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Doctors' Answers to "Frequently Asked Questions" - Parkinson's Disease
Parkinson's Disease Treatment
Answer: No, you can stop it. As to the discomfort versus the sinemet, that is her value judgement.
Pramipexole / Mirapex for
Parkinson's Disease [posted 12/02/98]
Answer: Pramipexole is a drug used in Parkinson's Disease because of its partial agonist characteristics at the D2 receptor site. This class is used due to less extra-pyramidal effects.
Parkinson's Disease Treatment
Answer: I didn't hear the speech, so I'm not sure what he is referring to. I'd write the White House and ask for information, I'm sure they would be happy to supply it.
Parkinson's Disease - Fetal brain
Answer: This is a political problem. Probably when the right wing gets Parkinsons.
Depression and Parkinsons
Answer: Each class of antidepressants has certain typical side effects. Within each class there is usually variability in the side effects. Zoloft and Paxil are essentially in the same class of serotonin reuptake inhibitors. I would try a completely different class like Wellbutrin. Also, Serzone might be of use.
Parkinsons Disease - hip joint
Answer: Parkinson's Disease commonly affects one side of the body over the other. The question is whether the rigidity would be improved with extra medications vs. the side effects. Amantadine might be helpful with few side effects. Pardodel might also be, but will probably cause nausea. There are two or three new drugs coming out in Parkinsons Disease, which should be available in 4 to 6 months. However, I'm not sure of the side effect profile without using them.
"After 3 years of research, Virginia Commonwealth University physicians are optimistic that a new skin patch which secretes a steady stream of dopamine-line medication into the bloodstream could be used to treat Parkinsons Disease more effectively. Neurologist Vincent Calabrese points out that his study was small and results only preliminary and more testing is needed."
Answer: I would contact the physician at the VCU medical center. This has not been released yet, although it is promising. There will be two new treatments for Parkinsons disease due out this summer, which may make older drugs nearly obsolete.
Answer: The reason that some patients have more symptoms with time is that there are more nerve cells that die off. This is the primary reason that more medication is needed. However, if you think of the nerve cells that die off as being like a factory processing raw material(Sinemet) and turning out a product (Dopamine) then you can see that once the number of factories gets sufficiently reduced, and that simply giving it more Sinemet may not help. Also, there is the problem of receptor hypersensitivity, which means that the nerve cells that work with the dying population change to become more receptive to diminishing amounts of dopamine, and therefore, any slight or abrupt change in dopamine levels tends to produce a major change in these secondary nerve cells. This may, in part, lead to the "on - off" phenomenon. For these and other reasons, some neurologists tend to hold off using Sinemet until there are sufficient symptoms to warrant treatment. Also, there is a tendency to use other drugs, such as Parlodel or Permax, which act directly on these secondary nerve cells and do not rely on the pre-processing that is done by the cell population that is dying off. Therefore, it may be wise to hold off on using Sinemet until symptoms become bothersome. However, if you let the symptoms take over the patient's life, then this is not good either. It is also worth noting that some patients find that the first 6-18 months on Sinemet to be very gratifying and some have had sustained benefit from small doses of Sinemet, so I would not advise becoming overly afraid of Sinemet.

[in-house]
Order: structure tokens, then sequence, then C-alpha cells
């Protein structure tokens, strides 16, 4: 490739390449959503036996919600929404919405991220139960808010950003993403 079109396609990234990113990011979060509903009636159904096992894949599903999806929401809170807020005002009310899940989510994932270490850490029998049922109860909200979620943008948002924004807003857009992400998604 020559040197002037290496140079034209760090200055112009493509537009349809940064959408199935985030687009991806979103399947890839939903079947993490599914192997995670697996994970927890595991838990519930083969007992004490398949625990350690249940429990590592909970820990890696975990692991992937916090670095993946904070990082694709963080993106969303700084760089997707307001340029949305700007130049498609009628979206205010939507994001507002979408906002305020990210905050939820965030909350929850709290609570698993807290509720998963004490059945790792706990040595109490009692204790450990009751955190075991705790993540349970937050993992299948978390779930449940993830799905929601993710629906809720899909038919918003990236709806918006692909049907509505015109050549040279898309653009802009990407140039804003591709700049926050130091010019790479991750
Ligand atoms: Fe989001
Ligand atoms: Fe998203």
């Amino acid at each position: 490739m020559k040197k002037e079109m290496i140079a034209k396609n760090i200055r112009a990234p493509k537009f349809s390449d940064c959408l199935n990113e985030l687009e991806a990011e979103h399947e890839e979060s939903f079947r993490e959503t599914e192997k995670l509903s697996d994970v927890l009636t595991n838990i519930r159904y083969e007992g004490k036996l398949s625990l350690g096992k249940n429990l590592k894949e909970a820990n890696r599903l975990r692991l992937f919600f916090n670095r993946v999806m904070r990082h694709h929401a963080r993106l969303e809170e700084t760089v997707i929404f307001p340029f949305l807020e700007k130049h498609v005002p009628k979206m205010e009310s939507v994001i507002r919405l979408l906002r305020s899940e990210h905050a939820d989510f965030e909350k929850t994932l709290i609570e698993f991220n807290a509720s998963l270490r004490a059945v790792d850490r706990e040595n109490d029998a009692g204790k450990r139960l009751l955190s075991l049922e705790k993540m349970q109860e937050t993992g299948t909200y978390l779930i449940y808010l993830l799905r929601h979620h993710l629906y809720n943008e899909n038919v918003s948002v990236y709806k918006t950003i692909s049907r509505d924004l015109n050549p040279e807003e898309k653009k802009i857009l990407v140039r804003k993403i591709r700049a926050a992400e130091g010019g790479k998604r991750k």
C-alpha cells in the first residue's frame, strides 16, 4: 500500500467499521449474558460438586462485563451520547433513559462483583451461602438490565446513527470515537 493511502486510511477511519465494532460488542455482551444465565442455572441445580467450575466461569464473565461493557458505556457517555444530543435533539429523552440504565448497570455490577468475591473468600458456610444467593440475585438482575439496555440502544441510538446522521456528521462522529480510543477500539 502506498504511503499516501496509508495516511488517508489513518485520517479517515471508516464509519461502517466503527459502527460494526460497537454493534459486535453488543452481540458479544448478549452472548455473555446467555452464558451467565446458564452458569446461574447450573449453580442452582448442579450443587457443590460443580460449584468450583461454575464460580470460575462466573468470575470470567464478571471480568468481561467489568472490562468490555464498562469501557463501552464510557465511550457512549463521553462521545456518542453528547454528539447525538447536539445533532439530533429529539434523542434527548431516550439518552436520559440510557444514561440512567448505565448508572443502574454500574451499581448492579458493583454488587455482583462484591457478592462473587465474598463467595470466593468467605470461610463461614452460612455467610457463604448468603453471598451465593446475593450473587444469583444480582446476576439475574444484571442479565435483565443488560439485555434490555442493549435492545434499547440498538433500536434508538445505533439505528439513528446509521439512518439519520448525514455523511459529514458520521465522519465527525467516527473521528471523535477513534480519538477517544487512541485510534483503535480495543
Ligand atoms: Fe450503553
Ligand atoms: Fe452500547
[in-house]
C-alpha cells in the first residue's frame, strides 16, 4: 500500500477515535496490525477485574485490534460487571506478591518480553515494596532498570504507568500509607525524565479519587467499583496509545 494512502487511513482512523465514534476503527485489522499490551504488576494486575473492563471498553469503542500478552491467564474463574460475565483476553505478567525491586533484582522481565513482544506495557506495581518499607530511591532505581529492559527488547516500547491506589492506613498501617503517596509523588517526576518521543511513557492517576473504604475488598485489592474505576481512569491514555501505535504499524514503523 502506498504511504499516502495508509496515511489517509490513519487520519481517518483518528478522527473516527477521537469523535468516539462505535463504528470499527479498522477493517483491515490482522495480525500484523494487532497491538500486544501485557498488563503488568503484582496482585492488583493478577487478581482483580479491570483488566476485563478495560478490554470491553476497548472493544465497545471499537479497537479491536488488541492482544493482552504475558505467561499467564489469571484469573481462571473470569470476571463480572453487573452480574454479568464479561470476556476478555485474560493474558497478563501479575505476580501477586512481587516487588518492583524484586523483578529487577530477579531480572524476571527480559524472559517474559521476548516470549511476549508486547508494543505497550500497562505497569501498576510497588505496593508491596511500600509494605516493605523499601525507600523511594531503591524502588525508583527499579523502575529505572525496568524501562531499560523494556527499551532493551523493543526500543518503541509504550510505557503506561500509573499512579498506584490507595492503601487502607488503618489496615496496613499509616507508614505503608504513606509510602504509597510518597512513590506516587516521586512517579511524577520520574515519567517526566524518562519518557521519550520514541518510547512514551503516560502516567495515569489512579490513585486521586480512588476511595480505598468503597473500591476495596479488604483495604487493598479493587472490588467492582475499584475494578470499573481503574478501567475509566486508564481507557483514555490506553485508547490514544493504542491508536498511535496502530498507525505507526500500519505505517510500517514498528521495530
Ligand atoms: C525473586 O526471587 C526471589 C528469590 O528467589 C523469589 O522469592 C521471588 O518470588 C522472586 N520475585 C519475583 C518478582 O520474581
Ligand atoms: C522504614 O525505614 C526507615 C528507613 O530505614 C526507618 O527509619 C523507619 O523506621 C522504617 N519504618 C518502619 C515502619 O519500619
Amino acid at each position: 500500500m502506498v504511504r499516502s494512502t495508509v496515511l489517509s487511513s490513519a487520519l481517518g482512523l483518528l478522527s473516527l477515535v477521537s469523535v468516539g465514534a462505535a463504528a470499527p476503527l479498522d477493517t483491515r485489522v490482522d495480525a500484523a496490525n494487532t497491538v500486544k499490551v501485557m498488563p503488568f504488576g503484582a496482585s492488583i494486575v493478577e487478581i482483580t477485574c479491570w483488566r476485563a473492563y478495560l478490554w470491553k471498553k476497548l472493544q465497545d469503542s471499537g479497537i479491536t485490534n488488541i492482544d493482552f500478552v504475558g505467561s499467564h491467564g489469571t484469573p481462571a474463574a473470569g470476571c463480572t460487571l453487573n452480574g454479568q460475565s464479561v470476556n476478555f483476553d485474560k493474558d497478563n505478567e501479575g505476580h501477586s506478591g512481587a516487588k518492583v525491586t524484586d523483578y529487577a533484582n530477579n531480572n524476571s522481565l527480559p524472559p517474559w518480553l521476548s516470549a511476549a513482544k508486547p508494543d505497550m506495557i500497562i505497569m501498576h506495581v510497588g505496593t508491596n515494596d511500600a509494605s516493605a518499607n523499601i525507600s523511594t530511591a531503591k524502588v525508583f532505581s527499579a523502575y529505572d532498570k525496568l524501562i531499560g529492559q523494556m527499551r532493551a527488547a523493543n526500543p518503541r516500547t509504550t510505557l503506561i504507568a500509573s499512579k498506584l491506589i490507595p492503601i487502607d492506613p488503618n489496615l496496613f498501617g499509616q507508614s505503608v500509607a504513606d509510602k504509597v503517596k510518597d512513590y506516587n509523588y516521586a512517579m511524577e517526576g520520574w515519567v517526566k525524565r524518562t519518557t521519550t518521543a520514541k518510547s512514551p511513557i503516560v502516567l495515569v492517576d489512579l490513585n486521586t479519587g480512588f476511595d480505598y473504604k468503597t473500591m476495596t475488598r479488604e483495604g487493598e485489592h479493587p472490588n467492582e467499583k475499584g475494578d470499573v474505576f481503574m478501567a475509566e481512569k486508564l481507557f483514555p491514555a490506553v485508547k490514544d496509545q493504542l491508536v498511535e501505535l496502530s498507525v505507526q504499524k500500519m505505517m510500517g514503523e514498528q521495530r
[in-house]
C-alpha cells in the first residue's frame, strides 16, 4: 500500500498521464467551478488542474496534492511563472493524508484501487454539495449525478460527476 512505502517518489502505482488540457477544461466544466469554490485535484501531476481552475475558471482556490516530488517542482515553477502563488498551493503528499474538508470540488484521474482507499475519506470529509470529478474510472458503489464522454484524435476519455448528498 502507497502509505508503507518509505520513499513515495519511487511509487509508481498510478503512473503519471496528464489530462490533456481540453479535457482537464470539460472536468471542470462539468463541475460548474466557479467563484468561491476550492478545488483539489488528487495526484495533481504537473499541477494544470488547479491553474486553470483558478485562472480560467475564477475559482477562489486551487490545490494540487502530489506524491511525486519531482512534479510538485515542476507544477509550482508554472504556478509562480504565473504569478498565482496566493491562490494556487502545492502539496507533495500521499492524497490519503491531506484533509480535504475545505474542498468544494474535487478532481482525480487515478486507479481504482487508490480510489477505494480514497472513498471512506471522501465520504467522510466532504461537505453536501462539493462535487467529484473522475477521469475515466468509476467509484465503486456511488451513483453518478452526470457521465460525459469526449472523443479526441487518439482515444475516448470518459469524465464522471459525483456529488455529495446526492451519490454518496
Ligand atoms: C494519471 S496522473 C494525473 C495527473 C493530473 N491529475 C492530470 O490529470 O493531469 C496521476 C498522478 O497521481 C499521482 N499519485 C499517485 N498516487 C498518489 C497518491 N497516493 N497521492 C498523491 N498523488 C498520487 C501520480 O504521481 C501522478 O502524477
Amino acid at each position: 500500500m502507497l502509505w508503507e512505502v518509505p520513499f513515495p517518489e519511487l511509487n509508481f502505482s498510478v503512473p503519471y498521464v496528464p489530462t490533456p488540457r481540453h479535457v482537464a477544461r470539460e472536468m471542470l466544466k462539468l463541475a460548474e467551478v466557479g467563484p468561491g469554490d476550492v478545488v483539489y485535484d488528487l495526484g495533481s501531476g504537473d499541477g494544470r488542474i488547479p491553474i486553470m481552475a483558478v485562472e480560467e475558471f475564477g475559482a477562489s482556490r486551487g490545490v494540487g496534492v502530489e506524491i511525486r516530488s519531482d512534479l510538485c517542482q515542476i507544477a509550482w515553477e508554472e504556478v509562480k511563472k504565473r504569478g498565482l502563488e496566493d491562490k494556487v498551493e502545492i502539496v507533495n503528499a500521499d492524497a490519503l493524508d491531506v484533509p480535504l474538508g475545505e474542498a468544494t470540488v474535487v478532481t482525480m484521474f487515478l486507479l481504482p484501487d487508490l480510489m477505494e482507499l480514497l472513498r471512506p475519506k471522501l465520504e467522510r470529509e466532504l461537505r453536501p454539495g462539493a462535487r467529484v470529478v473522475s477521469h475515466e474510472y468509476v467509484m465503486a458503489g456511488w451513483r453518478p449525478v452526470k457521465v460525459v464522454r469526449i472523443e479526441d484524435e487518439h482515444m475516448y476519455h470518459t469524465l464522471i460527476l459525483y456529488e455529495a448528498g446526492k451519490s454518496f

Answer: It is possible that your problems with 'nerves' could be a symptom of Parkinson's, but without knowing more about your case, medications and other medical history I would not feel comfortable excluding other possible problems. You should mention how you feel to your doctor and if you haven't seen your neurologist recently you should use this as a reason to make another appointment to discuss these symptoms.
Parkinson's Disease Information
Answer: I would suggest that you become knowledgeable about your condition and about the things you can do to improve your overall health. A good place to start is with the different Parkinson's Disease foundations that should be able to send you literature and supply you with reading lists:
1) American Parkinson Disease Assoc. 1250 Hylan Blvd. Staten Island, NY 10305 2) National Parkinson Foundation, Inc. 1501 NW 9th Ave., Rm. 4013 Miami, FL 33136 3) Parkinson's Action Network 818 College Ave., Suite C Santa Rosa, CA 95404 4) Parkinson's Disease Foundation 710 W. 168th St. NY, NY 10032 5) Parkinson's Support Groups of America 11376 Cherry Hill Rd., No. 204 Beltsville, MD 20705 6) Unite Parkinson Foundation and Internation Tremor Foundation 833 W. Washington Blvd. Chicago, IL 60607
Parkinson's- Life Expectancy and Quality Question: What is the life expectancy and quality of life for persons afflicted with Parkinson's Disease?